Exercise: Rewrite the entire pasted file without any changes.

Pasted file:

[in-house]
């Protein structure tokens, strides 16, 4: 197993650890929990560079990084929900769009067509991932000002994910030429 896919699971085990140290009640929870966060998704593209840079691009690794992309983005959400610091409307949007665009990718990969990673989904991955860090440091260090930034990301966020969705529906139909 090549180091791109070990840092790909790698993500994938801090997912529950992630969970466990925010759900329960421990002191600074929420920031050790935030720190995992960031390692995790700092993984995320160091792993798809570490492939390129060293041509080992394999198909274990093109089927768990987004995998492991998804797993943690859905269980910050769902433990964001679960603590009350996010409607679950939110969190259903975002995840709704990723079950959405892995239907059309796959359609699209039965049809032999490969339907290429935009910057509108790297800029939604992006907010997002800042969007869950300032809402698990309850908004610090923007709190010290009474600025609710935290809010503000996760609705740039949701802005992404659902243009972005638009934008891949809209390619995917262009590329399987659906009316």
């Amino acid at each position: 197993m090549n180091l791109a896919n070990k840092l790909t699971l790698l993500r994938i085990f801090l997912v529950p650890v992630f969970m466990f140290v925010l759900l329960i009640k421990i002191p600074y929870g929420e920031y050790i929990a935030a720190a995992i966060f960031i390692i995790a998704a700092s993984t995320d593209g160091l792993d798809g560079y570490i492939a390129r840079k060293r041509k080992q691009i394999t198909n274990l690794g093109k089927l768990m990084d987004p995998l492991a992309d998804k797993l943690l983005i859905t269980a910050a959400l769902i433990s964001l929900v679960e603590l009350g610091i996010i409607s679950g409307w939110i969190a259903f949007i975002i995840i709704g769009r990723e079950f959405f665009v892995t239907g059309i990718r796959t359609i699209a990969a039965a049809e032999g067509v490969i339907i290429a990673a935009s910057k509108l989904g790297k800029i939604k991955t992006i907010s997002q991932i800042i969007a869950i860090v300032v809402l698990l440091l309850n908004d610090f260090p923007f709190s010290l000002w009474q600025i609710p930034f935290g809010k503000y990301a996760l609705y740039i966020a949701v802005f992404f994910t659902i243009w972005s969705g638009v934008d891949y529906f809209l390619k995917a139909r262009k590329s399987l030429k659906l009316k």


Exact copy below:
[in-house]
């Protein structure tokens, strides 16, 4: 197993650890929990560079990084929900769009067509991932000002994910030429 896919699971085990140290009640929870966060998704593209840079691009690794992309983005959400610091409307949007665009990718990969990673989904991955860090440091260090930034990301966020969705529906139909 090549180091791109070990840092790909790698993500994938801090997912529950992630969970466990925010759900329960421990002191600074929420920031050790935030720190995992960031390692995790700092993984995320160091792993798809570490492939390129060293041509080992394999198909274990093109089927768990987004995998492991998804797993943690859905269980910050769902433990964001679960603590009350996010409607679950939110969190259903975002995840709704990723079950959405892995239907059309796959359609699209039965049809032999490969339907290429935009910057509108790297800029939604992006907010997002800042969007869950300032809402698990309850908004610090923007709190010290009474600025609710935290809010503000996760609705740039949701802005992404659902243009972005638009934008891949809209390619995917262009590329399987659906009316």
């Amino acid at each position: 197993m090549n180091l791109a896919n070990k840092l790909t699971l790698l993500r994938i085990f801090l997912v529950p650890v992630f969970m466990f140290v925010l759900l329960i009640k421990i002191p600074y929870g929420e920031y050790i929990a935030a720190a995992i966060f960031i390692i995790a998704a700092s993984t995320d593209g160091l792993d798809g560079y570490i492939a390129r840079k060293r041509k080992q691009i394999t198909n274990l690794g093109k089927l768990m990084d987004p995998l492991a992309d998804k797993l943690l983005i859905t269980a910050a959400l769902i433990s964001l929900v679960e603590l009350g610091i996010i409607s679950g409307w939110i969190a259903f949007i975002i995840i709704g769009r990723e079950f959405f665009v892995t239907g059309i990718r796959t359609i699209a990969a039965a049809e032999g067509v490969i339907i290429a990673a935009s910057k509108l989904g790297k800029i939604k991955t992006i907010s997002q991932i800042i969007a869950i860090v300032v809402l698990l440091l309850n908004d610090f260090p923007f709190s010290l000002w009474q600025i609710p930034f935290g809010k503000y990301a996760l609705y740039i966020a949701v802005f992404f994910t659902i243009w972005s969705g638009v934008d891949y529906f809209l390619k995917a139909r262009k590329s399987l030429k659906l009316k």